Remembering Kofi Annan, Sergio Viera de Mello, the good work the UN can do, and victims of terror
by Carolina Larriera
As New Yorkers remember exactly were they were on Sept 11, UN staff around the world remember where they were on August 19, 2003, when the UN headquarters in Baghdad was blown up.
This year, the UN pays homage, for the first time, to victims of terrorist attacks. Fifteen years ago, on Aug. 19, 2003, a suicide bomber responding to Zarqawi (later rebranded as ISIS), drove a cement truck into the back gate of the UN Canal Hotel Headquarters in the capital of Iraq.
Within seconds, a deadly blast of thousands of pounds of TNT reduced the carpeted interior of our office building to dust, killing 22 of my colleagues, and wounding hundreds more. Trapped in the rubble was my life partner Sergio Vieira de Mello, a Brazilian who was also the United Nations High Commissioner for Human Rights, and head of the UN in Iraq. He was also Kofi Annan’s envoy, then the UN Secretary-General.
Sergio was the most experienced person the international body could ever afford to lose. He had inaugurated the novelty of UN nationbuilding in Kosovo and East Timor (the UN’s success story), and he had also built extensive refugee credit in every major conflict that defined the last thirty years.
Life in war zones is unimaginably rough: East Timor in 1999, just like Iraq 5 years later, was like Germany in the last months of 1945. We found both countries in ruins: homes with curtains drawn in the midst of daylight, a curfew to restrict movement, prepackaged food, no hot water. If to destroy is easy, to build a new administration and services for the population is excruciatingly grueling.
Sergio and I had both left our native countries of Brazil and Argentina at the young age of 18 in search for meaningful values. This is what brought us together. Love revealed for Sergio new strength and wisdom, and a profound desire to start over. At 50, he felt he had earned the right to a life away from the fire of conflict.
Then, the war in Iraq started. Twice Sergio declined the request from Kofi Annan to Iraq before reluctantly acquiescing, mobilized by deference to hierarchy and discipline. He agreed on condition I was officially acknowledged as part of the Baghdad team. I was engaged in women’s rights. And yet Sergio and I talked about everything. I particularly remember the moment, weeks before the date that would be our final departure from the country, and during a rare Saturday of rest, when I learned that Annan, after repeated requests from Sergio to expedite our departure from there, finally confirmed that he intended to appoint Antonio Guterres de Portugal as Sergio’s successor and substitute in Baghdad. (Guterres is today the UN’s top man)
Then the bombing took place. I was in the very same building and I was not able to get him out and save him. He died without me while I survived the attack.
One aspect is the problem of terrorism; Another aspect are its victims.
After the bomb that killed him, my evacuation was hindered to prevent me from accompanying his coffin, or arrive in time for his wake, under the pretext of not being, on paper, his family. I also exposed the flaws in security and the problems in investigating the attack, but was ignored.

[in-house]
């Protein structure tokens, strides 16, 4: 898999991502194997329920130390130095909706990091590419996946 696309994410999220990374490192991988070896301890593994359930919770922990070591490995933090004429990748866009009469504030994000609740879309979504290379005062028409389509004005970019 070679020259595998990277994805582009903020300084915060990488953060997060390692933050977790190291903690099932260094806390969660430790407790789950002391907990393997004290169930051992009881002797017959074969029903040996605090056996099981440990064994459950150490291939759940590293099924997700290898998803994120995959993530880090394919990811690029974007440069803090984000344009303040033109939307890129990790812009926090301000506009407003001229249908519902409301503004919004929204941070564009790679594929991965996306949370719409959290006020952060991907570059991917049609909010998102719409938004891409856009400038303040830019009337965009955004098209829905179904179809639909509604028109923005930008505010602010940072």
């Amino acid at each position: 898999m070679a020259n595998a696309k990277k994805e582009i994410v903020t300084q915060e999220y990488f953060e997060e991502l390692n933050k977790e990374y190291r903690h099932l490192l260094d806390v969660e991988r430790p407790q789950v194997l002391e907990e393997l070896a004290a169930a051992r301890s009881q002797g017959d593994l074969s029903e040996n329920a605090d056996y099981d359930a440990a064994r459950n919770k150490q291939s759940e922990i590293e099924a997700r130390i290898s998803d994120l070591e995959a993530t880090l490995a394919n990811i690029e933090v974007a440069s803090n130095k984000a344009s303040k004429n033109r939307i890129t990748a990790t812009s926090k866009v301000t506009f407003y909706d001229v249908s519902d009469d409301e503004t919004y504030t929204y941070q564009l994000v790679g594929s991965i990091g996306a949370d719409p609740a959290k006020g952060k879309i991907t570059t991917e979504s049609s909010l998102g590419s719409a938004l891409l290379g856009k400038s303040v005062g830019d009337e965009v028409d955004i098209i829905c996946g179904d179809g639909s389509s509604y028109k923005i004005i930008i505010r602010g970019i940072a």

What no one paid attention to then was that the bombing was shaping a new era and a new chapter defined by a growing number of victims of terrorism had just started.
Recently, justice gave recognition to our civil union at the time of his death, attesting that, in the eyes of the law, we were husband and wife. This is a new and important event that the Ministry of Foreign Affairs of Brazil took seriously and notified the UN authorities to respect not only the institutions of his home country, but the nationality he held until his death.This recognition is crucial because, for those who suffer a terrorist attack, in that moment of extreme vulnerability, when one escapes the wreckage of violence and horror, denying the existence of the victim, preventing him from venting his own mourning, is the equivalent of being crushed a second time. For me it was a vindication of my relationship with Sergio, but even today hundreds of survivors of terrorism continue to struggle to have their rights recognized.
Terrorism is a cruel strategy that leaves deep scars on the survivors and the families of those killed. If the goal is to pay homage to those who have suffered such violence, it is not enough to create a commemorative date on the calendar. As a first step, it must be admitted that every survivor is the same, regardless of their sexual orientation or civil status.
When the definition of family is limited to a traditional view, the numerous combinations that exist in a modern society are ignored: civil unions and same-sex unions, couples without children, children under the care of single parents or grandparents and uncles. The best way to pay a real tribute to those who have suffered and continue to suffer from such violence is to recognize the victims and help them in the process of rebuilding their own lives.
A terrorist is devoid of empathy, does not see the humanity of his targets, a trait that is not uncommon in environments devastated by violent conflicts. International institutions should deviate from this characteristic. To see the world in black and white, without admitting the existence of the various shades of gray that compose it, is to see it with the blind eyes of extremism. Ensuring inclusion and respect for diversity will help overcome the hatred and exclusion that fuels terror. This will remain the best way to prevail over darkness. Sergio Vieira de Mello would have agreed.
Carolina Larriera is an economist, and the partner of the late Sergio Vieira de Mello